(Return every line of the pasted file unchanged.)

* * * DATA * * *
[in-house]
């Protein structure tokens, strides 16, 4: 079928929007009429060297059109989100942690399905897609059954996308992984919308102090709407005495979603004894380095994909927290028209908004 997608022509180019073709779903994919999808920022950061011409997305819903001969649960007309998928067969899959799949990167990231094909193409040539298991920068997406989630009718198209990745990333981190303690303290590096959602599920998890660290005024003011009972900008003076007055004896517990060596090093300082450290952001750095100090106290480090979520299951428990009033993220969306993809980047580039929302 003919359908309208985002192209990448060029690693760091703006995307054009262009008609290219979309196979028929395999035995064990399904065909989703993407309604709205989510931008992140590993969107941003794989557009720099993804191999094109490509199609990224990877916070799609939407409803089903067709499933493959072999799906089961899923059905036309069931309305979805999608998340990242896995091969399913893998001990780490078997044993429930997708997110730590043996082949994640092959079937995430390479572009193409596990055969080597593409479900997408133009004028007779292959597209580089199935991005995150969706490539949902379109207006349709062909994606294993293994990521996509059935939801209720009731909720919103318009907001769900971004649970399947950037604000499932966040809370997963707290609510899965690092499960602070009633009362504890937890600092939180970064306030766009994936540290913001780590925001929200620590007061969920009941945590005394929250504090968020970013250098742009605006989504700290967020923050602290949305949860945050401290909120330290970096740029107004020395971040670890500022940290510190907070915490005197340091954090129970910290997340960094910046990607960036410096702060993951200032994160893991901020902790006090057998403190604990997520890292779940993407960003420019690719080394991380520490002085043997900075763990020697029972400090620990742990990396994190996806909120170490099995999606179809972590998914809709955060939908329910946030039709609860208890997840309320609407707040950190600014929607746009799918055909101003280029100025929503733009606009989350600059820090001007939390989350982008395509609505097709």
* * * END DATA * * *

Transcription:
[in-house]
């Protein structure tokens, strides 16, 4: 079928929007009429060297059109989100942690399905897609059954996308992984919308102090709407005495979603004894380095994909927290028209908004 997608022509180019073709779903994919999808920022950061011409997305819903001969649960007309998928067969899959799949990167990231094909193409040539298991920068997406989630009718198209990745990333981190303690303290590096959602599920998890660290005024003011009972900008003076007055004896517990060596090093300082450290952001750095100090106290480090979520299951428990009033993220969306993809980047580039929302 003919359908309208985002192209990448060029690693760091703006995307054009262009008609290219979309196979028929395999035995064990399904065909989703993407309604709205989510931008992140590993969107941003794989557009720099993804191999094109490509199609990224990877916070799609939407409803089903067709499933493959072999799906089961899923059905036309069931309305979805999608998340990242896995091969399913893998001990780490078997044993429930997708997110730590043996082949994640092959079937995430390479572009193409596990055969080597593409479900997408133009004028007779292959597209580089199935991005995150969706490539949902379109207006349709062909994606294993293994990521996509059935939801209720009731909720919103318009907001769900971004649970399947950037604000499932966040809370997963707290609510899965690092499960602070009633009362504890937890600092939180970064306030766009994936540290913001780590925001929200620590007061969920009941945590005394929250504090968020970013250098742009605006989504700290967020923050602290949305949860945050401290909120330290970096740029107004020395971040670890500022940290510190907070915490005197340091954090129970910290997340960094910046990607960036410096702060993951200032994160893991901020902790006090057998403190604990997520890292779940993407960003420019690719080394991380520490002085043997900075763990020697029972400090620990742990990396994190996806909120170490099995999606179809972590998914809709955060939908329910946030039709609860208890997840309320609407707040950190600014929607746009799918055909101003280029100025929503733009606009989350600059820090001007939390989350982008395509609505097709």